In 1664 Reginald Kelsall refused to enter his pedigree at the herald’s visitation, and was refused to style himself a gentleman. There is however, a small brass plaque to the family at Cheadle Church which shows the family chose to defy this order, Earwalker claims this as the coat of arms for the Kelsalls, however, it would have been specific to the Bradshaws.
The last Kelsall to live at the Hall was Oldfield Kelsall. His niece, Jane Dyson married the Reverend Charles Prescott of St Mary in Stockport in 1784 and the estates passed to him. In 1834 an Edmund Taylor died at the Hall, aged 90, but I can find no other information on him.
The next year we find the Reverend Charles Kenrick Henry Prescott (1786-1875), at the Hall, with his wife Emma Warre, and six daughters. He had been vicar of All Saints Church in Marple, and took over as Rector of Stockport from his father, Charles and served there until his death.
Of his daughters, Caroline Mary (1834-1895) married Francis Philips of Bank Hall in 1856, and Anne Theophilia (1836-1915) married his brother George, and went to live at Abbeycwmhir. Charles probably made some alterations to the original Tudor building, cladding it in a more modern brick.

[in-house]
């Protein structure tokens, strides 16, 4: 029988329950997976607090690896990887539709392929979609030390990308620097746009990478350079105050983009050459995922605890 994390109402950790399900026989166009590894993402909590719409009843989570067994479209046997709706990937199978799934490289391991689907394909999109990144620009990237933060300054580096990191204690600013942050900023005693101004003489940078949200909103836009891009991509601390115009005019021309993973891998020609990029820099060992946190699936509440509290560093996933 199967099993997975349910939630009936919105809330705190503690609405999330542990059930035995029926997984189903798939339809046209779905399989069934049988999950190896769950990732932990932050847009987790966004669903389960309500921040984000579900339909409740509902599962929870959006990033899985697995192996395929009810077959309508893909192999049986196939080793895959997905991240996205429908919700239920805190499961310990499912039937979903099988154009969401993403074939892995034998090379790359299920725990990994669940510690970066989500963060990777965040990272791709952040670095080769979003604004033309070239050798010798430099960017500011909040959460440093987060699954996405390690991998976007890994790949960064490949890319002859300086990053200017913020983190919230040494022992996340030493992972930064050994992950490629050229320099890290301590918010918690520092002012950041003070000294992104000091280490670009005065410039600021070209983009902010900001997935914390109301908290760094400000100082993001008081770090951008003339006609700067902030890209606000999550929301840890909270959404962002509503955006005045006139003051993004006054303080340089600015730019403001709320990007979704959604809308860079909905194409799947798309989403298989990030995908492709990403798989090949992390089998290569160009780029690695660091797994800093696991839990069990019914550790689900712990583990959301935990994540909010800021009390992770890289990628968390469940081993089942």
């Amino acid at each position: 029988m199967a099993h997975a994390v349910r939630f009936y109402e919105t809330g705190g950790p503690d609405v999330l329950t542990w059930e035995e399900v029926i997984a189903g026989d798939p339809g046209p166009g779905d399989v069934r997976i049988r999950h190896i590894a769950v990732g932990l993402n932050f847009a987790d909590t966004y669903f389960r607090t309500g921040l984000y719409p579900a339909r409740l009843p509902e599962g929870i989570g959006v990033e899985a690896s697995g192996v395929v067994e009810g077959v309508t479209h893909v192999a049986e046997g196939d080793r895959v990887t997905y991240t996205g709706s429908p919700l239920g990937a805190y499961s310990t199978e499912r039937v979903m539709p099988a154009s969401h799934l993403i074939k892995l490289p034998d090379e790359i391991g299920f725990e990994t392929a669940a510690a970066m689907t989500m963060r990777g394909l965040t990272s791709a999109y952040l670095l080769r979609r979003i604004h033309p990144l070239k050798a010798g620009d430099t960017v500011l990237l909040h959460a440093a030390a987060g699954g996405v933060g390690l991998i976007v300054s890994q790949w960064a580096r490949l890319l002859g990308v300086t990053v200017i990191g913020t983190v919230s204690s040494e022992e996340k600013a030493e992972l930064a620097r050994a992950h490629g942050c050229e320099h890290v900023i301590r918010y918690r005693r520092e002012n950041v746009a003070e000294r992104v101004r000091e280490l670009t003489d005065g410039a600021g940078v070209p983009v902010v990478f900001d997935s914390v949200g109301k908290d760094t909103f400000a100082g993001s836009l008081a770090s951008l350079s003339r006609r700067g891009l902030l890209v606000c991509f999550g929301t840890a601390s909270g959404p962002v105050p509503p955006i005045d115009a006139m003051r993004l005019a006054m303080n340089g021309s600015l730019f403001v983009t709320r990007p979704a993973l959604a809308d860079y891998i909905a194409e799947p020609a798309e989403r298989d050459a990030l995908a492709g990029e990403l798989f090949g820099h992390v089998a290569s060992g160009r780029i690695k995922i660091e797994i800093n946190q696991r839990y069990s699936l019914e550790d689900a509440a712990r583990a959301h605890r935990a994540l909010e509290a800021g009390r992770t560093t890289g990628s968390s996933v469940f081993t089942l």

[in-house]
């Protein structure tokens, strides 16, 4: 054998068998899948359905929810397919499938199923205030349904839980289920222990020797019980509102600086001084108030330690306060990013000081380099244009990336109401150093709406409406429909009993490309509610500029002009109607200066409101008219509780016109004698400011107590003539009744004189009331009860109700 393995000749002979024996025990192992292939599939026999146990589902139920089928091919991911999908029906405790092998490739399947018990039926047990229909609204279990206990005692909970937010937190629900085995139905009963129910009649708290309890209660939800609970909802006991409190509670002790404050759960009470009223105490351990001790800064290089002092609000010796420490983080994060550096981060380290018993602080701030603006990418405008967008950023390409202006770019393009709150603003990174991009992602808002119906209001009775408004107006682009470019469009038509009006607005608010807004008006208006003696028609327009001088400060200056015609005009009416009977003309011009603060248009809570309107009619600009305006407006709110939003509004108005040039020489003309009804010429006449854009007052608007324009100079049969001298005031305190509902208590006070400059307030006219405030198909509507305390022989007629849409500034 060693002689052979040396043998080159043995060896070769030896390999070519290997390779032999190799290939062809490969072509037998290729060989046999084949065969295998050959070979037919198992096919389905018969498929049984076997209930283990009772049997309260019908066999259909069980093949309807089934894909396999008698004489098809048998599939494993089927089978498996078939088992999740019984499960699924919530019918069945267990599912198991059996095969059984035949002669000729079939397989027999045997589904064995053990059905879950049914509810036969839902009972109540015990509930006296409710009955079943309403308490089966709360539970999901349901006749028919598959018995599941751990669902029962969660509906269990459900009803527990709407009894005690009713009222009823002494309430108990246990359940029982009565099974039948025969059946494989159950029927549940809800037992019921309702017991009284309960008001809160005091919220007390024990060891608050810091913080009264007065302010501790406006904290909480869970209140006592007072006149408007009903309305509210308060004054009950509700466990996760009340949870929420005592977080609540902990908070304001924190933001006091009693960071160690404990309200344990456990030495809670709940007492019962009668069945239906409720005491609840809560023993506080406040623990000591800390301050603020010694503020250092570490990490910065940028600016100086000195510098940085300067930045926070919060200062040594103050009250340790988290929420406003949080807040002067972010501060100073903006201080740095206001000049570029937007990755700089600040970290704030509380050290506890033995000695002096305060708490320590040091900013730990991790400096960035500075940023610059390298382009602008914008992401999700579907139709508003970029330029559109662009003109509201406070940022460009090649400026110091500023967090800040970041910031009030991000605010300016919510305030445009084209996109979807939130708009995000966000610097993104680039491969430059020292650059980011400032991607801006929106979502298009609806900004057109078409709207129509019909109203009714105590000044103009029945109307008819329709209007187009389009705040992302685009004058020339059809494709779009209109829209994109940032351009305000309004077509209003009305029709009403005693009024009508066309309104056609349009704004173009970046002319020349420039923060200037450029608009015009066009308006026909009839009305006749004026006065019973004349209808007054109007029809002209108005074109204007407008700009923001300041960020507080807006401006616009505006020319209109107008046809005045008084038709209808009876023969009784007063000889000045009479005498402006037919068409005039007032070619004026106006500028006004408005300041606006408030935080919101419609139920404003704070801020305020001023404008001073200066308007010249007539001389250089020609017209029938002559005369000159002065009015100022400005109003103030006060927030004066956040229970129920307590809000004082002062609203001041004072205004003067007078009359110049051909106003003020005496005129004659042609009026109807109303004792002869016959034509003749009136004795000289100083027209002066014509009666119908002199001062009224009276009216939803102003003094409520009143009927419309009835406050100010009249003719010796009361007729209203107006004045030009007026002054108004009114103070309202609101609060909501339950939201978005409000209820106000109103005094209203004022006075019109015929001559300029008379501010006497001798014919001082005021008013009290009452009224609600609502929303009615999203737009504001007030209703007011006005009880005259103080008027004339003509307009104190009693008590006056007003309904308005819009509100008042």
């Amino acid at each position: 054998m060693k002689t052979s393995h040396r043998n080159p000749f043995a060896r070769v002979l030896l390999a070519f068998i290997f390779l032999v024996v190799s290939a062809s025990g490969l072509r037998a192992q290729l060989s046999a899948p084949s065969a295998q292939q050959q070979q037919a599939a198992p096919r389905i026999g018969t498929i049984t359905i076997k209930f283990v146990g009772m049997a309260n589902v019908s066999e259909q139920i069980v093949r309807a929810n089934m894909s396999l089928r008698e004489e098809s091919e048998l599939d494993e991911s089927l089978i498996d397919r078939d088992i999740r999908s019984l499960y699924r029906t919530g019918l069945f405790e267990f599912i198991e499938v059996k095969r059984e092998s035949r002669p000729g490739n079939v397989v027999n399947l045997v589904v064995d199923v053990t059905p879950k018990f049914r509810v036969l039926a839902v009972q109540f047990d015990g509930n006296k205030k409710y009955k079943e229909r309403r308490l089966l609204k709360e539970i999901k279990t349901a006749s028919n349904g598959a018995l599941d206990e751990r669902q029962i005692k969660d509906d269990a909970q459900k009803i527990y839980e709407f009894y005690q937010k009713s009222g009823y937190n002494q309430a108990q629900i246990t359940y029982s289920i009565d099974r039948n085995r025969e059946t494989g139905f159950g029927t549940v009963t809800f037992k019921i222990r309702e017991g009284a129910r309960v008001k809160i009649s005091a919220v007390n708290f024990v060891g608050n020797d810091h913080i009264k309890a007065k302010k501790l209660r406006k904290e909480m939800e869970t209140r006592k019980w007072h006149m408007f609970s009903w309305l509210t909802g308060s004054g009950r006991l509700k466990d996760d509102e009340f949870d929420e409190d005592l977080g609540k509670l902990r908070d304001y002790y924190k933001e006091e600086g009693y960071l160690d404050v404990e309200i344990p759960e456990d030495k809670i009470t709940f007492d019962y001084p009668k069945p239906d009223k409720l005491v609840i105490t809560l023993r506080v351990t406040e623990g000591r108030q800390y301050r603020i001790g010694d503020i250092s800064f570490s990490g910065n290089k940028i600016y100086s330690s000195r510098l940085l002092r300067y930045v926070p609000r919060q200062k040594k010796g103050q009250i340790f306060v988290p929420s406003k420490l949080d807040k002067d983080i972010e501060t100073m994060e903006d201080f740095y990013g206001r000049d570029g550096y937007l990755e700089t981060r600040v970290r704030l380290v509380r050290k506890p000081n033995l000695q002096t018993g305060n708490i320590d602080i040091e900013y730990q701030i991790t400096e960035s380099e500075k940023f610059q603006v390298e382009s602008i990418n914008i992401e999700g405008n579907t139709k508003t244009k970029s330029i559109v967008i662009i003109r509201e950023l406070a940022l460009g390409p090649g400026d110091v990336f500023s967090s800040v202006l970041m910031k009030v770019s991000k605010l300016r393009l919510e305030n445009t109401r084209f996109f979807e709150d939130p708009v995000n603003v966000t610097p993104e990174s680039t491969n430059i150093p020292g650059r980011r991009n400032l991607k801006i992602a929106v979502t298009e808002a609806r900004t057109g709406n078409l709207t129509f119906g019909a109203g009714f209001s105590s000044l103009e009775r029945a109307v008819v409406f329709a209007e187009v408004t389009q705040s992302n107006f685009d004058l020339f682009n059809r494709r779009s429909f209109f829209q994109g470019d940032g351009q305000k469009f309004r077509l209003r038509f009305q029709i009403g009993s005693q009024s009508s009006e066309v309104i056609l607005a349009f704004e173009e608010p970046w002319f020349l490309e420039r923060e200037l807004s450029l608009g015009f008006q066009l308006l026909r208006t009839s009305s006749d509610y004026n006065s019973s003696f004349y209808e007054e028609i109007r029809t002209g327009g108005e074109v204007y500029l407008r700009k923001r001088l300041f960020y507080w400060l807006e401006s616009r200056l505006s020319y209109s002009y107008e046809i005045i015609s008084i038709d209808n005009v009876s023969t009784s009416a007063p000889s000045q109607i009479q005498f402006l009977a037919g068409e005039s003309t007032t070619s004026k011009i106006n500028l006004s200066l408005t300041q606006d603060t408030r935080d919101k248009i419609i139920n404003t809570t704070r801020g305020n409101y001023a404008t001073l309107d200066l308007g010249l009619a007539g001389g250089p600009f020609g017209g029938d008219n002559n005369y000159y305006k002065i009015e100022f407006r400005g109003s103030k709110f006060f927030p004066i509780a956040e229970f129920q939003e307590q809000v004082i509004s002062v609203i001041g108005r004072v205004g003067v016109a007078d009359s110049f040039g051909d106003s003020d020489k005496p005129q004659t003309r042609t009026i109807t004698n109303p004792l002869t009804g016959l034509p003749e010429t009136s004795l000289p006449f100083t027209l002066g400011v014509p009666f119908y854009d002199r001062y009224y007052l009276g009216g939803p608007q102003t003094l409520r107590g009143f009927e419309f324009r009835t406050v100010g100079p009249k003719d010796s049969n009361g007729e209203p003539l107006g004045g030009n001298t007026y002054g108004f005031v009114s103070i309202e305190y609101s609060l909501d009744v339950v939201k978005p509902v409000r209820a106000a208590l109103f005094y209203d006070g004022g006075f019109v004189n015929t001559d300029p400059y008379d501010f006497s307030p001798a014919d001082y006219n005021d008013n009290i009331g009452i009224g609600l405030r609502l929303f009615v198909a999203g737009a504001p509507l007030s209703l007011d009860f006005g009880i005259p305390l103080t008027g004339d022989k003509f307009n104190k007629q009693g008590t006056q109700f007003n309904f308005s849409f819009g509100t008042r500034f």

When Charles went to serve at Stockport, around 1840 he was replaced by his brother the Reverend William Kenrick Prescott (ca 1798-1842), his wife Anne, and four daughters. Their son, Oldfield Kelsall Prescott (1828-1914) was boarding at Rugby School, however by 1851 Oldfield has returned and is head of the household, looking after his widowed mother and sisters. Oldfield married Helen Withington (1833-1924) of Didsbury in 1857 and they moved to Hampshire where he served a number of rectorships, retiring to Bournemouth where they both died.
By this time, the land has been made into a farm, and William Robinson and his family are now the tenant farmers. William stayed there until, aged 80 in 1858, he retired and sold up his entire farming stock, produce and implements, and it was Henry Johnson (1828-1867) who took over the tenancy.
Meanwhile back at the Hall in 1861 John Blakeley (1788-1869) a retired architect and stonemason was in residence along with his second wife Mary. and two children.